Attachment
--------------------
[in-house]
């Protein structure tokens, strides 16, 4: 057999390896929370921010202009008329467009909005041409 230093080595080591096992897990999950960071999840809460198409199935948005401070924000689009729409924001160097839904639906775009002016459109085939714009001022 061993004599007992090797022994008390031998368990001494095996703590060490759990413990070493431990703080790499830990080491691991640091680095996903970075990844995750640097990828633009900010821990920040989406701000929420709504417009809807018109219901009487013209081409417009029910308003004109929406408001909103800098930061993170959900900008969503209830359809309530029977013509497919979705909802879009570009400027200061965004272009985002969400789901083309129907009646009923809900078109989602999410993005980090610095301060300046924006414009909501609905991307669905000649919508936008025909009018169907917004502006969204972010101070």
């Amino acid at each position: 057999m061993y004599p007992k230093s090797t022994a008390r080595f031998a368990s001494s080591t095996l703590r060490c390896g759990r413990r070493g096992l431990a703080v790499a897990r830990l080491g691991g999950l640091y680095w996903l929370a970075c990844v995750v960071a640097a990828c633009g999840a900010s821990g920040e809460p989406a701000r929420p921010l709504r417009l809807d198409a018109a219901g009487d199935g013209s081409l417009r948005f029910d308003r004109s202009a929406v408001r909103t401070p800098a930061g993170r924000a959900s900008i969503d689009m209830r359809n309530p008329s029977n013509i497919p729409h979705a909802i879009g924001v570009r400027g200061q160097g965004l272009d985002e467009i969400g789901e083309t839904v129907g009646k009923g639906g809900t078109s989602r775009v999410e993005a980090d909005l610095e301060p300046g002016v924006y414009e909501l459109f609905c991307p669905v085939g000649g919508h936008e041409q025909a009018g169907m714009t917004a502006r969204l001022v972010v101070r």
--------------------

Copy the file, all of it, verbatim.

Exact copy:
[in-house]
């Protein structure tokens, strides 16, 4: 057999390896929370921010202009008329467009909005041409 230093080595080591096992897990999950960071999840809460198409199935948005401070924000689009729409924001160097839904639906775009002016459109085939714009001022 061993004599007992090797022994008390031998368990001494095996703590060490759990413990070493431990703080790499830990080491691991640091680095996903970075990844995750640097990828633009900010821990920040989406701000929420709504417009809807018109219901009487013209081409417009029910308003004109929406408001909103800098930061993170959900900008969503209830359809309530029977013509497919979705909802879009570009400027200061965004272009985002969400789901083309129907009646009923809900078109989602999410993005980090610095301060300046924006414009909501609905991307669905000649919508936008025909009018169907917004502006969204972010101070």
């Amino acid at each position: 057999m061993y004599p007992k230093s090797t022994a008390r080595f031998a368990s001494s080591t095996l703590r060490c390896g759990r413990r070493g096992l431990a703080v790499a897990r830990l080491g691991g999950l640091y680095w996903l929370a970075c990844v995750v960071a640097a990828c633009g999840a900010s821990g920040e809460p989406a701000r929420p921010l709504r417009l809807d198409a018109a219901g009487d199935g013209s081409l417009r948005f029910d308003r004109s202009a929406v408001r909103t401070p800098a930061g993170r924000a959900s900008i969503d689009m209830r359809n309530p008329s029977n013509i497919p729409h979705a909802i879009g924001v570009r400027g200061q160097g965004l272009d985002e467009i969400g789901e083309t839904v129907g009646k009923g639906g809900t078109s989602r775009v999410e993005a980090d909005l610095e301060p300046g002016v924006y414009e909501l459109f609905c991307p669905v085939g000649g919508h936008e041409q025909a009018g169907m714009t917004a502006r969204l001022v972010v101070r």